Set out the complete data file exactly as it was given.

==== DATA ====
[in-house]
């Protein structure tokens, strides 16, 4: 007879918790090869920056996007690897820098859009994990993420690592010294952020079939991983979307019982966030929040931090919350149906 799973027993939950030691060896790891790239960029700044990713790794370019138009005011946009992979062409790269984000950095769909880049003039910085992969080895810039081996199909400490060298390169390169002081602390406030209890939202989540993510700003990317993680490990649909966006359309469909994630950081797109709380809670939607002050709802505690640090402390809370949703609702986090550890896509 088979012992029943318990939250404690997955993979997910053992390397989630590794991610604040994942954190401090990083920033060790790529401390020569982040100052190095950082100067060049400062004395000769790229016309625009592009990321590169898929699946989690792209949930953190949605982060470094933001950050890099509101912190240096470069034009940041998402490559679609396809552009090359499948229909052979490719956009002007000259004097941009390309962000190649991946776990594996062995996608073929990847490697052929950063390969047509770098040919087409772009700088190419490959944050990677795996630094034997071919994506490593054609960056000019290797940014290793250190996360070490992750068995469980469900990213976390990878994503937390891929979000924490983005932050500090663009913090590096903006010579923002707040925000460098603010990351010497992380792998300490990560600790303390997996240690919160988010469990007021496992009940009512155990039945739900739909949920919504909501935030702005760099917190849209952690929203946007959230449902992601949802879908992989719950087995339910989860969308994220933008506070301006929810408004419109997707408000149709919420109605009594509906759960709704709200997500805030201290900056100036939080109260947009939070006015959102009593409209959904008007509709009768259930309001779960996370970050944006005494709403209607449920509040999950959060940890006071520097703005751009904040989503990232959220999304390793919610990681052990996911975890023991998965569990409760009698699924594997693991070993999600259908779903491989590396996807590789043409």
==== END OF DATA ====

[in-house]
């Protein structure tokens, strides 16, 4: 007879918790090869920056996007690897820098859009994990993420690592010294952020079939991983979307019982966030929040931090919350149906 799973027993939950030691060896790891790239960029700044990713790794370019138009005011946009992979062409790269984000950095769909880049003039910085992969080895810039081996199909400490060298390169390169002081602390406030209890939202989540993510700003990317993680490990649909966006359309469909994630950081797109709380809670939607002050709802505690640090402390809370949703609702986090550890896509 088979012992029943318990939250404690997955993979997910053992390397989630590794991610604040994942954190401090990083920033060790790529401390020569982040100052190095950082100067060049400062004395000769790229016309625009592009990321590169898929699946989690792209949930953190949605982060470094933001950050890099509101912190240096470069034009940041998402490559679609396809552009090359499948229909052979490719956009002007000259004097941009390309962000190649991946776990594996062995996608073929990847490697052929950063390969047509770098040919087409772009700088190419490959944050990677795996630094034997071919994506490593054609960056000019290797940014290793250190996360070490992750068995469980469900990213976390990878994503937390891929979000924490983005932050500090663009913090590096903006010579923002707040925000460098603010990351010497992380792998300490990560600790303390997996240690919160988010469990007021496992009940009512155990039945739900739909949920919504909501935030702005760099917190849209952690929203946007959230449902992601949802879908992989719950087995339910989860969308994220933008506070301006929810408004419109997707408000149709919420109605009594509906759960709704709200997500805030201290900056100036939080109260947009939070006015959102009593409209959904008007509709009768259930309001779960996370970050944006005494709403209607449920509040999950959060940890006071520097703005751009904040989503990232959220999304390793919610990681052990996911975890023991998965569990409760009698699924594997693991070993999600259908779903491989590396996807590789043409």